David’s inheritance has been stolen by his uncle. He is tricked by his uncle, kidnapped, and sold into slavery, and is on a ship bound for America. He meets and is rescued by Alan, a fugitive. Many hard times and great adventures are in store for these two companions. Robert Louis Stevenson goes into great descriptive details about the setting, the action, and the adventures that these two have. To me as a modern reader, it seems a bit over the top and slows down the plot without advancing it. Still, it is a classic, and as such, can be enjoyed for the richness contained in the story. ( )
  Maydacat | Jun 3, 2024 |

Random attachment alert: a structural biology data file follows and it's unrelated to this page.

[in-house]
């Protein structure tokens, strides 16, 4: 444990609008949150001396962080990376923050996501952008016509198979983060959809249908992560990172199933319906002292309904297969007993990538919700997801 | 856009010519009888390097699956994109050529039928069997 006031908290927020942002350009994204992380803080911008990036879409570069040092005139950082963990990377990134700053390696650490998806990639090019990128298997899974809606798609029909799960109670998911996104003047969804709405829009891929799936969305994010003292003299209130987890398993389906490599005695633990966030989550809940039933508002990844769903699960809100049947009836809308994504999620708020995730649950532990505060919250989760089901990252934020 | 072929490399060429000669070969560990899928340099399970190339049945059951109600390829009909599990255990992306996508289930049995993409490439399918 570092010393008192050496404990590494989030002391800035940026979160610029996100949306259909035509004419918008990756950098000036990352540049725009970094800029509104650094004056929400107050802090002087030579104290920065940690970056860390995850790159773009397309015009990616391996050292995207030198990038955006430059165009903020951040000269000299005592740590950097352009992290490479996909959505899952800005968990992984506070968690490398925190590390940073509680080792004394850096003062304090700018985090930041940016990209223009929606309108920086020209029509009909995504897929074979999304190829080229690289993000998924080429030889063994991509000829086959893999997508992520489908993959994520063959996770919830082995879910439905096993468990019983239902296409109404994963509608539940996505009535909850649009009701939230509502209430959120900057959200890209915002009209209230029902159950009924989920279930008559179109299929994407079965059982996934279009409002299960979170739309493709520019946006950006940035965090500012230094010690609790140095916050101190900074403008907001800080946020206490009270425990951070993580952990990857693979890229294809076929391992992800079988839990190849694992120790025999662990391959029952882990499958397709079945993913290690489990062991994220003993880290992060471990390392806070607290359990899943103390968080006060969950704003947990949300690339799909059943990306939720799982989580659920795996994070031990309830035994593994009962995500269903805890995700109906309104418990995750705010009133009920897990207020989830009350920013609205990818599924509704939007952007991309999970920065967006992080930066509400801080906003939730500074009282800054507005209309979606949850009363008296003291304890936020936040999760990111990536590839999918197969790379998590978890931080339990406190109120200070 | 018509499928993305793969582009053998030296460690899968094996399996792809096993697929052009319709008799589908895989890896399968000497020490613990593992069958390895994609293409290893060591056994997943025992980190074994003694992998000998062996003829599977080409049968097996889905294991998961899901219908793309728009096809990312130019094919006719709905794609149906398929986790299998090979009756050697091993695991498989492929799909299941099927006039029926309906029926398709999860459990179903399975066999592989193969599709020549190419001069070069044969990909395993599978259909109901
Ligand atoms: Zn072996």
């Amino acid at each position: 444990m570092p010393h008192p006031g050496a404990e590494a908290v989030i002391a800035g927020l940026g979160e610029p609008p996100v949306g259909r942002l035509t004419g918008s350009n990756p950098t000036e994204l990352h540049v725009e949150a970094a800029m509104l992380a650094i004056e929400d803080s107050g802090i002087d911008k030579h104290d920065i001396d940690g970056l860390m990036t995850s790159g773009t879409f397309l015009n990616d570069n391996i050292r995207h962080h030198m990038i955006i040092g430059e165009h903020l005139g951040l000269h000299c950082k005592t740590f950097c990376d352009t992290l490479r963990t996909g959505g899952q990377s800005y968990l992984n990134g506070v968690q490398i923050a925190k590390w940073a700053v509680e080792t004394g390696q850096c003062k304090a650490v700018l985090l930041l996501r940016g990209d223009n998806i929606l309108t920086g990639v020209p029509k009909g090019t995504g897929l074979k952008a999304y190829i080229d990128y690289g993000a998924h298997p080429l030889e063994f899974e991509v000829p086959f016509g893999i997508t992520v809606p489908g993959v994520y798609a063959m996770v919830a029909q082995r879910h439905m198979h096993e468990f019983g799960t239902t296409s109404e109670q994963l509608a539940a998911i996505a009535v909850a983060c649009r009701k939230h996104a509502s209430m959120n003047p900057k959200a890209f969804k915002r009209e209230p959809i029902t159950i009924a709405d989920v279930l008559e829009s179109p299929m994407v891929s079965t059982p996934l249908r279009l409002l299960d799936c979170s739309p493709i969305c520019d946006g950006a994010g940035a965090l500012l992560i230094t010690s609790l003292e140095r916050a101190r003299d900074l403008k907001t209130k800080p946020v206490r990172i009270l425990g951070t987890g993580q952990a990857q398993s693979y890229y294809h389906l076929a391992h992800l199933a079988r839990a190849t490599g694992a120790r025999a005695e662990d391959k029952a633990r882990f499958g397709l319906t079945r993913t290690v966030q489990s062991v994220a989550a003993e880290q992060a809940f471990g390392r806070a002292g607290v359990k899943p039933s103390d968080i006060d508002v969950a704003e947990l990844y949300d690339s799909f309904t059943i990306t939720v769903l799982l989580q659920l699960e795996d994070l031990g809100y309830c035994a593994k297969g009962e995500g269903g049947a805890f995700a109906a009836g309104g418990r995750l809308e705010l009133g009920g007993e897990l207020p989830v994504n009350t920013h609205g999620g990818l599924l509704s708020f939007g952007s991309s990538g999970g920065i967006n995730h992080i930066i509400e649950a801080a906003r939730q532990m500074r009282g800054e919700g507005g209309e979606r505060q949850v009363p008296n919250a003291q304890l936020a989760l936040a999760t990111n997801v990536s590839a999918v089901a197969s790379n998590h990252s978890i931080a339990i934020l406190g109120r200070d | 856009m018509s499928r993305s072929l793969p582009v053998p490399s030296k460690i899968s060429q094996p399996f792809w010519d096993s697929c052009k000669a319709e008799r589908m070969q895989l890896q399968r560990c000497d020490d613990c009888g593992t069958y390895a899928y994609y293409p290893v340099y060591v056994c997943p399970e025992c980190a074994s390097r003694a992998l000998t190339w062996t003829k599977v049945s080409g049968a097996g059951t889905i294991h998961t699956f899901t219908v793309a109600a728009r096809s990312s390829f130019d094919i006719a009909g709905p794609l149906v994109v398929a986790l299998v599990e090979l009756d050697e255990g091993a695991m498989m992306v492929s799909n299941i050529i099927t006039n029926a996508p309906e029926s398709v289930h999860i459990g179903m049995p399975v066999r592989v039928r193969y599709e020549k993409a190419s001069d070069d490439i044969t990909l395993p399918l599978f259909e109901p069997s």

Another swash-buckling adventure yarn from Robert Louis Stevenson written in 1886 and set in the Scottish Highlands in 1751 after the failed Jacobite rebellion. Young lowlander David Balfour discovers on his father’s death that he has wealthy relatives and sets out on foot to find his uncle Ebenezer Balfour of Shaw (mildly surprising he had not heard of him before). He discovers a miserly old villain in a derelict mansion who plots to kill David by an accident, and when this fails has him press-ganged onto a ship sailing for Carolina to be a slave in the colonies. Enter the dashing highlander Alan Breck Stewart, real life historical figure, who had returned to Scotland to collect the dues owed by the clans to the Jacobite cause. After striking a bargain with Alan, the ship’s Captain treacherously decides to kill him instead, and a great fight takes place in which Alan and David team up. This is followed by a shipwreck, David being marooned on an island and a long trek across the heathers to find Alan in his homeland Appin. David and Alan then become suspects in The Appin Murder of “The Red Fox”, Colin Campbell of Glenure, the king’s tax collector. Then follows flight as outlaws.